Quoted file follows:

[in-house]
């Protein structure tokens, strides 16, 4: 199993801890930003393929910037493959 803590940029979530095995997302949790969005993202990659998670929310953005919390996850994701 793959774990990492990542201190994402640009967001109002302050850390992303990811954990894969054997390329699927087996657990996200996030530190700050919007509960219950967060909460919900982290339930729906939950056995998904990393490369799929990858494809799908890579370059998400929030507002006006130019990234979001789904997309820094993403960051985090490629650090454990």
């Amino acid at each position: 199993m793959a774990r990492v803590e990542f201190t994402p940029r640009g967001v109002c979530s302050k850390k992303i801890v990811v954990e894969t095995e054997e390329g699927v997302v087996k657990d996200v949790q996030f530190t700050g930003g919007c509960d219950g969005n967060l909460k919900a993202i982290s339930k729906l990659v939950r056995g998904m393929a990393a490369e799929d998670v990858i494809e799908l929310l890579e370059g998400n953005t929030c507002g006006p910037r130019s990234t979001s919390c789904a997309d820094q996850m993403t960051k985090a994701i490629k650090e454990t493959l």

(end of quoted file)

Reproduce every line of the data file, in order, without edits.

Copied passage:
[in-house]
């Protein structure tokens, strides 16, 4: 199993801890930003393929910037493959 803590940029979530095995997302949790969005993202990659998670929310953005919390996850994701 793959774990990492990542201190994402640009967001109002302050850390992303990811954990894969054997390329699927087996657990996200996030530190700050919007509960219950967060909460919900982290339930729906939950056995998904990393490369799929990858494809799908890579370059998400929030507002006006130019990234979001789904997309820094993403960051985090490629650090454990």
């Amino acid at each position: 199993m793959a774990r990492v803590e990542f201190t994402p940029r640009g967001v109002c979530s302050k850390k992303i801890v990811v954990e894969t095995e054997e390329g699927v997302v087996k657990d996200v949790q996030f530190t700050g930003g919007c509960d219950g969005n967060l909460k919900a993202i982290s339930k729906l990659v939950r056995g998904m393929a990393a490369e799929d998670v990858i494809e799908l929310l890579e370059g998400n953005t929030c507002g006006p910037r130019s990234t979001s919390c789904a997309d820094q996850m993403t960051k985090a994701i490629k650090e454990t493959l």